Taking in Toowoomba – the Garden City
October 1, 2019 • Kevin Smith
5 min read
Toowoomba, located 90 minutes west of Brisbane, is known as the ‘garden city’ and after a recent visit there I can certainly vouch for that. With more than 150 parks and gardens, yearly festivals and shows, even the fussiest of gardeners will be in their element. Add to that a rich history showcased through an array of museums and national parks, and Toowoomba definitely won’t disappoint.
Nobody can ‘do’ Toowoomba in just one day so we decided to check into the quiet yet beautiful Big4 Toowoomba Caravan Park just minutes away from the hub of town. Even the park has a maze of gardens, and plenty of big trees for that essential summertime shade. It’s a great park for tempting the kids away from all the tech toys, as it has a host of outdoor activities including a jumping pillow, pedal carts, pool, spa, and a TV room for those wet days at camp.
Arriving at the Big4, the welcoming staff are like fountains of knowledge and will answer any questions about the area with a smile. You’ll get maps, vouchers and friendly advice about the park and points of interest in Toowoomba.
One of the best places to get an overall view of the valley below Toowoomba is Picnic Point, where you can nearly see all the way back to Brisbane and everything in between. From here there’s a stack of great walking trails for different fitness levels leading you around the spur and through the bush. A little hint, head back here at sunrise or sunset for stunning views bathed in evening colours.
Driving around town, it’s not hard to see why it’s called the garden city. Streets are lined with stunning trees, waterways have been turned into eco-friendly wetlands, bushland has been set aside to allow for walking trails and BMX tracks, kid-friendly parks are everywhere you look, and then there’s the magnificent botanical gardens, with the stunning Ju Raku En Japanese gardens being a highlight.
The Japanese gardens were planted back in 1983 and have evolved to what they are today by Professor Nakane of Japan. His inspiration includes a combination of medieval, ancient and 18th century design. All of the large rocks (weighing tonnes) throughout the gardens have been placed to perfection to represent the different elements and forms. Weaving through the gardens and giving solitude and life to different areas is a waterway, which begins as a 5 metre waterfall then flows to large ponds which provide habitats and food for koi and local water birds. Within the garden there’s an estimated 2.3 kilometres of gravel paths to explore.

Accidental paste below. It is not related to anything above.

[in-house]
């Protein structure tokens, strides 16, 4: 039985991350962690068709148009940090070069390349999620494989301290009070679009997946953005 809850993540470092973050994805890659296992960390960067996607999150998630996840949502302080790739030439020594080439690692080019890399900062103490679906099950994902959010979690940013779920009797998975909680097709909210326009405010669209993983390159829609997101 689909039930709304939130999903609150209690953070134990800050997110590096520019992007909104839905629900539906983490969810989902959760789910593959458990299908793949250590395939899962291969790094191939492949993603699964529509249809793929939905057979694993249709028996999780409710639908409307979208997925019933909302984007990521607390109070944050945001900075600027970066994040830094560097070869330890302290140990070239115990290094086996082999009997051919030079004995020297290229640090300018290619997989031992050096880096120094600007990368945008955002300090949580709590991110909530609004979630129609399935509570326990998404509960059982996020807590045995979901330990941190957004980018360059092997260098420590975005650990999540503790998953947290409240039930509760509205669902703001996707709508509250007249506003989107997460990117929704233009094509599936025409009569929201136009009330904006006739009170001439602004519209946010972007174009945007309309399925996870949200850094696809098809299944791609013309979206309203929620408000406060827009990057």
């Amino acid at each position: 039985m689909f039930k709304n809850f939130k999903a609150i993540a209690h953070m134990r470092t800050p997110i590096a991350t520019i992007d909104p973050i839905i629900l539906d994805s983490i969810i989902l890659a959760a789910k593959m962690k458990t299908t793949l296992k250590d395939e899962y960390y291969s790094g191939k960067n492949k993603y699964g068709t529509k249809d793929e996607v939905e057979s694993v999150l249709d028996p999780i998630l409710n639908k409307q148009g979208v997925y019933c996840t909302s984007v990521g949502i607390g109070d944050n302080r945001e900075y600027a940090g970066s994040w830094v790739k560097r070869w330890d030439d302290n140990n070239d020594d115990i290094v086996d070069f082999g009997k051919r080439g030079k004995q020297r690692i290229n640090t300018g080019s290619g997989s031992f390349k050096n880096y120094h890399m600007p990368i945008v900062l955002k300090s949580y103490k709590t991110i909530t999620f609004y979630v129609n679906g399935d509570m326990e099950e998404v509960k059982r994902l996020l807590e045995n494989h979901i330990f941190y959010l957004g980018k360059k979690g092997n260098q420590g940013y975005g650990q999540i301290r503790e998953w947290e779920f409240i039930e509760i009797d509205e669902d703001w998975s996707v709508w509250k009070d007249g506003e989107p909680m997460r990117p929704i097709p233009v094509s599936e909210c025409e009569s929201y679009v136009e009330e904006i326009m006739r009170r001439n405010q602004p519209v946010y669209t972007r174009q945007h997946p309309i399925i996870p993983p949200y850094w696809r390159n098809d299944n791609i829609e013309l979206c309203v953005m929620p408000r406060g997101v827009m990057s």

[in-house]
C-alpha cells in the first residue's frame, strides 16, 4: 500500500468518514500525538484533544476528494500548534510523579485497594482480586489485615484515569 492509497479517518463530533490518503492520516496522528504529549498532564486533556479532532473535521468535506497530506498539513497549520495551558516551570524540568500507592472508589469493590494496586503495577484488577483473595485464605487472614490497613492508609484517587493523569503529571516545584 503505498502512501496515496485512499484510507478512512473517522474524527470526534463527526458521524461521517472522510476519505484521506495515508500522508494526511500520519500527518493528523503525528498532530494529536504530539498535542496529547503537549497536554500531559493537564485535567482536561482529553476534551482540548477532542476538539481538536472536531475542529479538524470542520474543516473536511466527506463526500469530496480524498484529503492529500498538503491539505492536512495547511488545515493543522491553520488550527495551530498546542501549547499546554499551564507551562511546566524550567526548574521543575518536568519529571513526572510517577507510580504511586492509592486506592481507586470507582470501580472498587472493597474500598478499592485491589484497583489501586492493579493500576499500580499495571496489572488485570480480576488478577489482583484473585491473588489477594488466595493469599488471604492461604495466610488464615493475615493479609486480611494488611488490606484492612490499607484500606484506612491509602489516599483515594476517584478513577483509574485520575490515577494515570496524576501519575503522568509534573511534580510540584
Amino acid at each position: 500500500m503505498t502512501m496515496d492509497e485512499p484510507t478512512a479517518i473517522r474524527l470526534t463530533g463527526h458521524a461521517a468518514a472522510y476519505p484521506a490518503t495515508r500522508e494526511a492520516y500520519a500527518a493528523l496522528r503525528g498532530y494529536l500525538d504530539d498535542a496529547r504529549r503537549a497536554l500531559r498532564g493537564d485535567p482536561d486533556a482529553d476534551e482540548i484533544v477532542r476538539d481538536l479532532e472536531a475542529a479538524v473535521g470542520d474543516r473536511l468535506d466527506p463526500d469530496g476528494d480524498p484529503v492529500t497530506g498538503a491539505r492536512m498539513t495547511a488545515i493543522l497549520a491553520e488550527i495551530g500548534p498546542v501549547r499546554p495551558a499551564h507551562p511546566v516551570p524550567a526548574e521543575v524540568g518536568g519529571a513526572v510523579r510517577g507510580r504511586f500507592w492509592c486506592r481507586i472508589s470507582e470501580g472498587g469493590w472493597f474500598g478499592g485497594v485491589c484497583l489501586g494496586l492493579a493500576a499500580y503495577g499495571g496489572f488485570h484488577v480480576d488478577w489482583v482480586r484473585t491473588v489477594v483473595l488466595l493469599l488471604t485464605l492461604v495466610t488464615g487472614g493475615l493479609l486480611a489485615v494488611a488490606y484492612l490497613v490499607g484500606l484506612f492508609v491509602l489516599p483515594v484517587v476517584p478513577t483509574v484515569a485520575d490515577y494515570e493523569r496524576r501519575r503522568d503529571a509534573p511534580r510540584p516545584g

Toowoomba’s history goes way back to the 1840s and if you wander the streets there is still evidence of the early decor on the old pubs, town hall, music theatres and other heritage buildings. With so much history in the area, the Cobb & Co museum is a must stop.
Not only does it house one of the largest collections of horse drawn carriages on the planet, you can retrace the historical events that led to the founding of Queensland through life-like re-enactments and voiceovers. There’s a workshop inhouse where they restore old carts and give new life to rundown relics – these guys do an amazing job and you're free to watch them, interact and ask questions during their working hours. If you thought all windmills were the same, let me tell you they aren’t, as outside the museum there is a display explaining all the different types and their functions.
For those keen to get out of town for a day drive, Toowoomba has several neighbouring national parks that allow for further exploring. One of the best in Queensland, and in fact the second oldest in the state, is Bunya Mountain National Park.
An easy hour drive to the northwest via Dalby, the drive takes you across vast plains and towards the base of the mountains that rise over 1100 metres above sea level. The roads seem narrow as you climb higher and higher towards the hub of the Bunyas, but the illusion is actually caused by the size of the trees beside the road. Bunya and hoop pines, old strangler figs and tall gums line the road, where thick rainforest scrub covers the ground.
The main centre in the Bunya area is where you’ll find the best info, and where many of the designated walks start from, which include a quick 20 minute walk through to half day treks. Here is where you’ll also find the NPWS info centre for all the updates on trail conditions, waterfalls and any permits you need. This part of the Great Dividing Range was formed some 30 million years ago and now is home to the largest stand of Bunya pines in the world. The egg-shaped Bunya pine cones can weigh up to 10kg and contain protein-rich nuts which can be roasted for an additional taste.
Toowoomba is like a central hub, a gateway to the west where travellers can head in any direction. The lower valleys are rich with volcanic soil, allowing perfect conditions for local delicacies, yet high up on the plateau west of the range, the farming lands are more suitable for livestock.
Toowoomba is a place to get back to nature and connect with others. You can explore many parks and forests, spend hours on country drives discovering hidden villages, eat some of the best produce in the state or take one of the many wine trails, and invigorate your tastebuds – Toowoomba is that good.
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